Turkish War part 9


As he had lost most of his men, and could no longer offer any resistance, John made his way to the capital. Thereupon Bolcanus grew bold, as no opponent was left, and devastated the surrounding lands and towns; laid the country outside Scopia in ruins and even burnt some of it. As if this was not enough, he even seized Polobus, and proceeding to Branea laid that all waste, carried off a tremendous amount of plunder from it and then returned to his own country.

V These tidings were too bad to be borne by the Emperor, who at once armed himself again, and certainly required no urging, not even from the flute-player Timotheus, for whose Orthian march Alexander waited. The Emperor, I say, armed himself and called to arms all the soldiers who were in the capital, and took in haste the road leading straight to Dalmatia. He wished to rebuild the forts which had just been ruined, to put matters on their former footing and to exact abundant retribution from Bolcanus for the evil he had done.

Forty stades distant from Constantinople

So he started from the capital, reached Daphnutium (an old town about forty stades distant from Constantinople), and there halted waiting for those of his kinsmen who had not yet arrived. The next 41ay Diogenes Nicephorus came, full of anger and haughtiness ; but, as usual, he wore a mask, and had put on, as one might say, a fox-skin, for he assumed a cheerful countenance and pretended to be behaving frankly with the Emperor. And his tent he did not have pitched at the usual distance from the Emperor’s sleeping-tent, but close to the slope leading to the Emperor’s.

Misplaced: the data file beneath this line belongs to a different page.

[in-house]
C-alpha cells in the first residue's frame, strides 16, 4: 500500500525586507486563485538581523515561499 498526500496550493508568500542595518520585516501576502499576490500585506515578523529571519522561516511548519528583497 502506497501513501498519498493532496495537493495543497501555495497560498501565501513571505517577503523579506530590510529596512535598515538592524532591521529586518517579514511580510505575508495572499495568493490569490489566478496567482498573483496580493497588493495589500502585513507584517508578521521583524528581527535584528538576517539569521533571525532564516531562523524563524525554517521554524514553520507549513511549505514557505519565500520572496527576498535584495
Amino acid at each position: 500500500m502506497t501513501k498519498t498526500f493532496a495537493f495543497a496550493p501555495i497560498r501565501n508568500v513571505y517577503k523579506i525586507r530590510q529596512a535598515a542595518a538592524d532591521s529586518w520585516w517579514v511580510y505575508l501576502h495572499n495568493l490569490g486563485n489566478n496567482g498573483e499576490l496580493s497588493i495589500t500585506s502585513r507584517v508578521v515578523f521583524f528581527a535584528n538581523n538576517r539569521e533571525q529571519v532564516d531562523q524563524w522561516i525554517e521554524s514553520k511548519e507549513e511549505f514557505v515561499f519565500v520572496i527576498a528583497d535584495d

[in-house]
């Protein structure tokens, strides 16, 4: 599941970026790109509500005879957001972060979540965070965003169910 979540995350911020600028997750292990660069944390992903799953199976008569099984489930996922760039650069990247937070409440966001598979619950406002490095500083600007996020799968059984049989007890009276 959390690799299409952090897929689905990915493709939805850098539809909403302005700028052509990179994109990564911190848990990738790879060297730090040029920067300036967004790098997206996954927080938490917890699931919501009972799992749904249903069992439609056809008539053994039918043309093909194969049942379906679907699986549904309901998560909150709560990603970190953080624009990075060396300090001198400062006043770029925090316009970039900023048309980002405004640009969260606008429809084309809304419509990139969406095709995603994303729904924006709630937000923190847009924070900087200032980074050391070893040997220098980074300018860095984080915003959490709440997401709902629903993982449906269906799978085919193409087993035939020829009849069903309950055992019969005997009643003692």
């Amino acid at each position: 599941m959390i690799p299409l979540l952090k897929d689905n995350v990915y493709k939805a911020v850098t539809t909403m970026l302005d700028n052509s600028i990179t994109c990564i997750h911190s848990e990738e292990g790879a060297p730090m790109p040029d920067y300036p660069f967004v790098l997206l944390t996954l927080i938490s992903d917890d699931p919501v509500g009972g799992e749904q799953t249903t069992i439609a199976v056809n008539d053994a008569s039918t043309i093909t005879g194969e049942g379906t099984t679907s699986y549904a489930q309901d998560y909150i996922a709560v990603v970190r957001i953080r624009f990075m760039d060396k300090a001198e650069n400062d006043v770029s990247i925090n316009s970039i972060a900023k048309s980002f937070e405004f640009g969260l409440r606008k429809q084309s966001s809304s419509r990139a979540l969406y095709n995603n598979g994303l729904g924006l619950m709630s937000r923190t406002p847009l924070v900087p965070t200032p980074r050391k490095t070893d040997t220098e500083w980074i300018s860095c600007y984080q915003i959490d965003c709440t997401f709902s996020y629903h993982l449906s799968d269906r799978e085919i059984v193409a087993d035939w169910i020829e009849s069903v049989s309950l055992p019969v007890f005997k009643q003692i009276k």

Now Manuel Philocales noticed this, for none of Diogenes’ schemings ever escaped him, and as if struck by lightning he stood there all shrivelled up. He collected his wits with difficulty, at once went in to the Emperor and said, ” This act does not seem free from suspicion to me, and I am oppressed by the fear that an attempt will be made on your Majesty’s life at night. I will make some excuse or other, and arrange to make him move from that spot.” But the Emperor with his habitual imperturbability refused to allow Philocales to do this, and when the latter continued to urge him, he said, “Let it be, we must not let the man have any grievance against us.

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